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Yukon Potatoes

The Yukon Gold potato is a creamy buttery tasting potato, it's excellent for eating with the skins on as they have thin flesh. The Yukon Gold potato is an excellent crop for shorter season zones, as it takes 80-95 days to maturity.


  • Sun: Full Sun

  • Spacing: 10-12"

  • Height: 24-36"

  • Days to Maturity: 80-95

  • Sow: Directly Outdoors

  • Season: Cool

How To

When planting seed potatoes plant as soon as the soil is warm, planting the seed potatoes 4-5" deep and in row 30-36" apart. You can cut seed potatoes in half if there are two or more eyes, be sure to slice them cleanly and do so 2-6 days before planting to help heal the cut. Make sure to plant your potatoes at the recommended distance apart to allow proper air flow, and to help mitigate the spread of the Colorado potato beetle.

If you find the Colorado Potato Beetle on your plants, pick them off and drop them into a bucket of soapy water. When watering your potato plants water with a strong stream to help keep the beetle off of the leaves. This beetle lays yellowish orange eggs on the undersides of leaves. The young are a orange bodies soft bug with black spots. The adults have distinct stripping on the back and are hard shelled.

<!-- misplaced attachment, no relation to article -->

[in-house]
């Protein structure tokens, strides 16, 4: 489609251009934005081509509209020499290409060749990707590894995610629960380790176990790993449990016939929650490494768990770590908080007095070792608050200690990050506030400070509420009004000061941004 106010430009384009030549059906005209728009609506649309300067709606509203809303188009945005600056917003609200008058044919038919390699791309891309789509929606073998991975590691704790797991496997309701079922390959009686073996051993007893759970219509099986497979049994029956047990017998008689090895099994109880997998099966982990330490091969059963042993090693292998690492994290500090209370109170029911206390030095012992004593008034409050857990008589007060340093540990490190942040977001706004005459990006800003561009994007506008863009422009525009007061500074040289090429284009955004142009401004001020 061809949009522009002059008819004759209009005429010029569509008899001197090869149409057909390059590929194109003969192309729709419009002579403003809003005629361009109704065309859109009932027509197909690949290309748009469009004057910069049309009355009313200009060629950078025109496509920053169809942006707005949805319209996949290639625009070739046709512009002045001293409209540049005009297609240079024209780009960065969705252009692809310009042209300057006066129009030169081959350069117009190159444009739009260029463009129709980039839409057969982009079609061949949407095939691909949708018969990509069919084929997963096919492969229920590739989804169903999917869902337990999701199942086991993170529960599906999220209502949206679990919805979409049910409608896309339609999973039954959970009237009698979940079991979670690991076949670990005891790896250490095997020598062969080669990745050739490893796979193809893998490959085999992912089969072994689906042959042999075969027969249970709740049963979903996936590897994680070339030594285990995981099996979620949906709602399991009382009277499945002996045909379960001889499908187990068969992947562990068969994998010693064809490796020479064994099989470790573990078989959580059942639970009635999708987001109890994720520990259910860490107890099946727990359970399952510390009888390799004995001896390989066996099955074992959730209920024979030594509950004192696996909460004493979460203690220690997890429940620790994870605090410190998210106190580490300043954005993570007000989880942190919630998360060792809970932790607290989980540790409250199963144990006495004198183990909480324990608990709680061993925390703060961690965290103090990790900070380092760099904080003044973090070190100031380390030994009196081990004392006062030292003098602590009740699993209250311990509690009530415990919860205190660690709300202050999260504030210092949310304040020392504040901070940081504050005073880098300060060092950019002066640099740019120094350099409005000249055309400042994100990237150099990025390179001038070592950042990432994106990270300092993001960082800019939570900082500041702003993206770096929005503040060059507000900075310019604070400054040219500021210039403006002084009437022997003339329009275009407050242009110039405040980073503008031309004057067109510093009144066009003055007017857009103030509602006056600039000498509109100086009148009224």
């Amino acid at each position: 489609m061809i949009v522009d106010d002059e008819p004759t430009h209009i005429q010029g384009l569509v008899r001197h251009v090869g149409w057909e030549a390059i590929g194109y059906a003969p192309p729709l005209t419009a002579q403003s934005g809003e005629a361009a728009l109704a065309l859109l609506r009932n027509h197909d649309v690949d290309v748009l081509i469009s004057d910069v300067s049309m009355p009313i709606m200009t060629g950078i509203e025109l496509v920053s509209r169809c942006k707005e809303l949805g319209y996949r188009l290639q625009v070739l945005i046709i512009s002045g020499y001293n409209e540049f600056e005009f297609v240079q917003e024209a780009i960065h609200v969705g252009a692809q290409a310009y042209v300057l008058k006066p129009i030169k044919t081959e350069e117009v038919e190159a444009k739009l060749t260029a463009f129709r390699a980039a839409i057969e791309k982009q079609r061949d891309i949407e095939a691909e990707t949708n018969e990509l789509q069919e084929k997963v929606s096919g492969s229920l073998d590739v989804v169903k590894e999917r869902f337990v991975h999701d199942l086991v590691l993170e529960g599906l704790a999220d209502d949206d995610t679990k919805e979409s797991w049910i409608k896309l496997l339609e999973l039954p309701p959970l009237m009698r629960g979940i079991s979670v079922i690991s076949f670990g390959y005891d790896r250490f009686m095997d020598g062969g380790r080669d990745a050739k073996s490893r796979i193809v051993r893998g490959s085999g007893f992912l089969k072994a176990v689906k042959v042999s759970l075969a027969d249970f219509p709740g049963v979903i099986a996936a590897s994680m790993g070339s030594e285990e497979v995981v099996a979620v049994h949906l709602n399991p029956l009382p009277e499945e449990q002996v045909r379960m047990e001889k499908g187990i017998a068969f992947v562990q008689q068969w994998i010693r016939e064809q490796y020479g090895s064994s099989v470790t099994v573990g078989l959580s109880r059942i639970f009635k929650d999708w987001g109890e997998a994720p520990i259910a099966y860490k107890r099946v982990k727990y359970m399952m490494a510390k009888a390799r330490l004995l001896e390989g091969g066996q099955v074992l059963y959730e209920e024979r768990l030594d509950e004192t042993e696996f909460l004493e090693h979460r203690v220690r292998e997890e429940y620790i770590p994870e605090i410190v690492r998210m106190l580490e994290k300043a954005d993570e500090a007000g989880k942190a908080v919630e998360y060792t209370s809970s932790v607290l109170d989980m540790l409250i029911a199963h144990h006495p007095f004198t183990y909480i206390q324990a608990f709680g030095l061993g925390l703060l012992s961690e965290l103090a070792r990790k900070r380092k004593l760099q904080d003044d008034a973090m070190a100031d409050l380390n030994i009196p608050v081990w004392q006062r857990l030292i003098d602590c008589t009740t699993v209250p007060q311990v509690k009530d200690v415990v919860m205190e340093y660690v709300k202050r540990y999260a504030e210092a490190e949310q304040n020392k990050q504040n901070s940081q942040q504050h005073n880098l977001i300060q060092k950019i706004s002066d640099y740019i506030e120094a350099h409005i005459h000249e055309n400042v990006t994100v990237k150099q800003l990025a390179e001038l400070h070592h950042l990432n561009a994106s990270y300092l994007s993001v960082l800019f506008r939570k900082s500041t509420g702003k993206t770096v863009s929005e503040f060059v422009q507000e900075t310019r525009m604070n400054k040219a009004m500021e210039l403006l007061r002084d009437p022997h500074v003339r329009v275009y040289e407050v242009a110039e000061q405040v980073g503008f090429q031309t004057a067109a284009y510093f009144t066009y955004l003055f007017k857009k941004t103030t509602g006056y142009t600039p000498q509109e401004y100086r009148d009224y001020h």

Once your potatoes are 8-12" tall begin hilling up around the base of the plant to keep your tubers hidden from the sun; otherwise the tubers will turn green and then be inedible. Hilling is done multiple times throughout the growing season.

Once your potato tops die down, it's time to harvest your potatoes. Stick a pitchfork into the ground parallel to the edge of the mounds. Gently loosen the soil around the plant and mount, next dig out the tubers from the soil. Be gentle as potato tubers skins are fragile until cured, and may rip easily. If this happens put the potato aside to eat first.

Any potatoes that get pierced or are damaged eat first or give to your livestock. They won't do well in storage and may cause other potatoes to rot.

Did You Know?

Each potato plant can yield up to one pound of potatoes. When choosing your spot to plant your potatoes, keep in mind crop rotation to keep any bugs away. Potatoes are great when planted with bean, cabbage family, corn, eggplant, flax, peas, strawberries and squash. Be sure to keep them away from apples, cherries, birch, cucumbers, raspberries, sunflowers and tomatoes.

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